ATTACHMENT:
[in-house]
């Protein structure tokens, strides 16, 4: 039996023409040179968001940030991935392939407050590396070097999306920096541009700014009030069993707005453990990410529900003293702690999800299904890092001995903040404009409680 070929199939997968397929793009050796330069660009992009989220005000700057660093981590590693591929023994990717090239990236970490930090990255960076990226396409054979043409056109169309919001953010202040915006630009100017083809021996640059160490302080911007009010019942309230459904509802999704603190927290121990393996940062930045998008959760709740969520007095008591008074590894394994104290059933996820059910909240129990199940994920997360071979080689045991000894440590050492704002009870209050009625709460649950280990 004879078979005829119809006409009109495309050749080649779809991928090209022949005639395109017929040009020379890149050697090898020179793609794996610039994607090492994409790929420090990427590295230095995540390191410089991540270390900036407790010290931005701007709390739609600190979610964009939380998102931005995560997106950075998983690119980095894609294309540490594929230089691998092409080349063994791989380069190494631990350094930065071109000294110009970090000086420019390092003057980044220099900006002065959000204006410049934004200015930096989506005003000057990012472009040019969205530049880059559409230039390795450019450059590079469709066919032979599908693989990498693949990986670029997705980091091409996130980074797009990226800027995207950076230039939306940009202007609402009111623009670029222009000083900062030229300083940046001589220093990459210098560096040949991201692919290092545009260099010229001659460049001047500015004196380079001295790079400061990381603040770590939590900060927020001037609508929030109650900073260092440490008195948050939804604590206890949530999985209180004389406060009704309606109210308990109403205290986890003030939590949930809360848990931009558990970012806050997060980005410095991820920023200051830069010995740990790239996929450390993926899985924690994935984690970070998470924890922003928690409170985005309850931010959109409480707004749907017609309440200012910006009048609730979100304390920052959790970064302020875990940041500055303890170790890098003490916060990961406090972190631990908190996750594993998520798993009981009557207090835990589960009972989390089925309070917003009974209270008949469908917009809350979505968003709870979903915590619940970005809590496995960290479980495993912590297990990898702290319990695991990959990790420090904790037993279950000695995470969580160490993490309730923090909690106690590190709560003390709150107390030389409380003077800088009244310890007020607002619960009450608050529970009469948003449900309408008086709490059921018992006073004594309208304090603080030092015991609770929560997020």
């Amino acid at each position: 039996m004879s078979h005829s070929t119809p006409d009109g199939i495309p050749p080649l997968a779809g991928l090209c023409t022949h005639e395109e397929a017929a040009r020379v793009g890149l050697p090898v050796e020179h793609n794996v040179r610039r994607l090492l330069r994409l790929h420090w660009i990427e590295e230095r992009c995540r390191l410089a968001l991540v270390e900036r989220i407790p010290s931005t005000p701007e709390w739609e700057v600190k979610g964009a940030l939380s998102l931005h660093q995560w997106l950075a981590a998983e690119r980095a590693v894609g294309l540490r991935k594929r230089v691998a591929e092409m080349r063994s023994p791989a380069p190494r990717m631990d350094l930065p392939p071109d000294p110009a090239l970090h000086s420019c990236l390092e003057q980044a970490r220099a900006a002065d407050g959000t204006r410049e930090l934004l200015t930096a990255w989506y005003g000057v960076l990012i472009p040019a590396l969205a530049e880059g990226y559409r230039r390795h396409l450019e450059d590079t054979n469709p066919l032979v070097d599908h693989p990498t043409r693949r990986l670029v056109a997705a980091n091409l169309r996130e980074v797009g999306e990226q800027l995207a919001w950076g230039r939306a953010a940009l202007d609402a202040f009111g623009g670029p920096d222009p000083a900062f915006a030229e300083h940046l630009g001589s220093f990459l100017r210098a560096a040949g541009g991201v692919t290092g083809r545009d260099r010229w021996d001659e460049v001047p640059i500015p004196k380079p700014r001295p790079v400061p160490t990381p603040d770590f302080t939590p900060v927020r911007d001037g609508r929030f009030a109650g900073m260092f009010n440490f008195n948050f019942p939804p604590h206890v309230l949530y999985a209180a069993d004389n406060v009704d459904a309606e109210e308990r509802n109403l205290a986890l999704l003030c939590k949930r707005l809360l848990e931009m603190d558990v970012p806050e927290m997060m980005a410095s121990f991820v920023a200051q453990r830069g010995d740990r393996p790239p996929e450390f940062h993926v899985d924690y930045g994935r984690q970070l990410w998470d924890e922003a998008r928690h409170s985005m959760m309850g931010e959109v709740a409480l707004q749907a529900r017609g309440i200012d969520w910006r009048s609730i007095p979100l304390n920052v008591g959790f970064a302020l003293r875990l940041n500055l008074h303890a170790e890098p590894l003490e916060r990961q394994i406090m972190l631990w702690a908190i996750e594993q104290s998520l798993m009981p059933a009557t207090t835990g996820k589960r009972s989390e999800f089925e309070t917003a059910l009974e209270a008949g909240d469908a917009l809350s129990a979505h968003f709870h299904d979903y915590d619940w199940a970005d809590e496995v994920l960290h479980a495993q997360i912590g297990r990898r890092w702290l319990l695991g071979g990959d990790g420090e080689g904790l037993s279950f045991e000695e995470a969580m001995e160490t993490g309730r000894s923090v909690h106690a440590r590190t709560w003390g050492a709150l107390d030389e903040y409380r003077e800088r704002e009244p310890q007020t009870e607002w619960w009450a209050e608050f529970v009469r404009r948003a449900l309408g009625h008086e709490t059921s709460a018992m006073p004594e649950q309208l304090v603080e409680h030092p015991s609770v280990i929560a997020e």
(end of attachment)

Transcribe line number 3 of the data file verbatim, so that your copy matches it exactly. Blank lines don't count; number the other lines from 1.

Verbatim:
């Amino acid at each position: 039996m004879s078979h005829s070929t119809p006409d009109g199939i495309p050749p080649l997968a779809g991928l090209c023409t022949h005639e395109e397929a017929a040009r020379v793009g890149l050697p090898v050796e020179h793609n794996v040179r610039r994607l090492l330069r994409l790929h420090w660009i990427e590295e230095r992009c995540r390191l410089a968001l991540v270390e900036r989220i407790p010290s931005t005000p701007e709390w739609e700057v600190k979610g964009a940030l939380s998102l931005h660093q995560w997106l950075a981590a998983e690119r980095a590693v894609g294309l540490r991935k594929r230089v691998a591929e092409m080349r063994s023994p791989a380069p190494r990717m631990d350094l930065p392939p071109d000294p110009a090239l970090h000086s420019c990236l390092e003057q980044a970490r220099a900006a002065d407050g959000t204006r410049e930090l934004l200015t930096a990255w989506y005003g000057v960076l990012i472009p040019a590396l969205a530049e880059g990226y559409r230039r390795h396409l450019e450059d590079t054979n469709p066919l032979v070097d599908h693989p990498t043409r693949r990986l670029v056109a997705a980091n091409l169309r996130e980074v797009g999306e990226q800027l995207a919001w950076g230039r939306a953010a940009l202007d609402a202040f009111g623009g670029p920096d222009p000083a900062f915006a030229e300083h940046l630009g001589s220093f990459l100017r210098a560096a040949g541009g991201v692919t290092g083809r545009d260099r010229w021996d001659e460049v001047p640059i500015p004196k380079p700014r001295p790079v400061p160490t990381p603040d770590f302080t939590p900060v927020r911007d001037g609508r929030f009030a109650g900073m260092f009010n440490f008195n948050f019942p939804p604590h206890v309230l949530y999985a209180a069993d004389n406060v009704d459904a309606e109210e308990r509802n109403l205290a986890l999704l003030c939590k949930r707005l809360l848990e931009m603190d558990v970012p806050e927290m997060m980005a410095s121990f991820v920023a200051q453990r830069g010995d740990r393996p790239p996929e450390f940062h993926v899985d924690y930045g994935r984690q970070l990410w998470d924890e922003a998008r928690h409170s985005m959760m309850g931010e959109v709740a409480l707004q749907a529900r017609g309440i200012d969520w910006r009048s609730i007095p979100l304390n920052v008591g959790f970064a302020l003293r875990l940041n500055l008074h303890a170790e890098p590894l003490e916060r990961q394994i406090m972190l631990w702690a908190i996750e594993q104290s998520l798993m009981p059933a009557t207090t835990g996820k589960r009972s989390e999800f089925e309070t917003a059910l009974e209270a008949g909240d469908a917009l809350s129990a979505h968003f709870h299904d979903y915590d619940w199940a970005d809590e496995v994920l960290h479980a495993q997360i912590g297990r990898r890092w702290l319990l695991g071979g990959d990790g420090e080689g904790l037993s279950f045991e000695e995470a969580m001995e160490t993490g309730r000894s923090v909690h106690a440590r590190t709560w003390g050492a709150l107390d030389e903040y409380r003077e800088r704002e009244p310890q007020t009870e607002w619960w009450a209050e608050f529970v009469r404009r948003a449900l309408g009625h008086e709490t059921s709460a018992m006073p004594e649950q309208l304090v603080e409680h030092p015991s609770v280990i929560a997020e």